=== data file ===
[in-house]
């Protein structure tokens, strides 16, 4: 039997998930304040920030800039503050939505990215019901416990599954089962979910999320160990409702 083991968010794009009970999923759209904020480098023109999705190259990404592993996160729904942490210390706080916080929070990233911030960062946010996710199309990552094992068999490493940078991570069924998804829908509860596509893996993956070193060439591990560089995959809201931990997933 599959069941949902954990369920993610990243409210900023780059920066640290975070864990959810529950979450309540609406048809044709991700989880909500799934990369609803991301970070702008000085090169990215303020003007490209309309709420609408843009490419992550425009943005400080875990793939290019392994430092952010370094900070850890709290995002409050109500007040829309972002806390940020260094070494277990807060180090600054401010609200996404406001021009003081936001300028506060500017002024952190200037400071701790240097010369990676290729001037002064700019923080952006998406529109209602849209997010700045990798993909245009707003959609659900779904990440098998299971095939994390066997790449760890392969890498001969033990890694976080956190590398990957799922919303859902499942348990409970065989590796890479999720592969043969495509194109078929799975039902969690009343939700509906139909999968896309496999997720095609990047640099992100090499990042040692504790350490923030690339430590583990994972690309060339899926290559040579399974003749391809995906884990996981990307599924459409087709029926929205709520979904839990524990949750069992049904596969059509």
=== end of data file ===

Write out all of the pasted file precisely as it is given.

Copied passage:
[in-house]
């Protein structure tokens, strides 16, 4: 039997998930304040920030800039503050939505990215019901416990599954089962979910999320160990409702 083991968010794009009970999923759209904020480098023109999705190259990404592993996160729904942490210390706080916080929070990233911030960062946010996710199309990552094992068999490493940078991570069924998804829908509860596509893996993956070193060439591990560089995959809201931990997933 599959069941949902954990369920993610990243409210900023780059920066640290975070864990959810529950979450309540609406048809044709991700989880909500799934990369609803991301970070702008000085090169990215303020003007490209309309709420609408843009490419992550425009943005400080875990793939290019392994430092952010370094900070850890709290995002409050109500007040829309972002806390940020260094070494277990807060180090600054401010609200996404406001021009003081936001300028506060500017002024952190200037400071701790240097010369990676290729001037002064700019923080952006998406529109209602849209997010700045990798993909245009707003959609659900779904990440098998299971095939994390066997790449760890392969890498001969033990890694976080956190590398990957799922919303859902499942348990409970065989590796890479999720592969043969495509194109078929799975039902969690009343939700509906139909999968896309496999997720095609990047640099992100090499990042040692504790350490923030690339430590583990994972690309060339899926290559040579399974003749391809995906884990996981990307599924459409087709029926929205709520979904839990524990949750069992049904596969059509």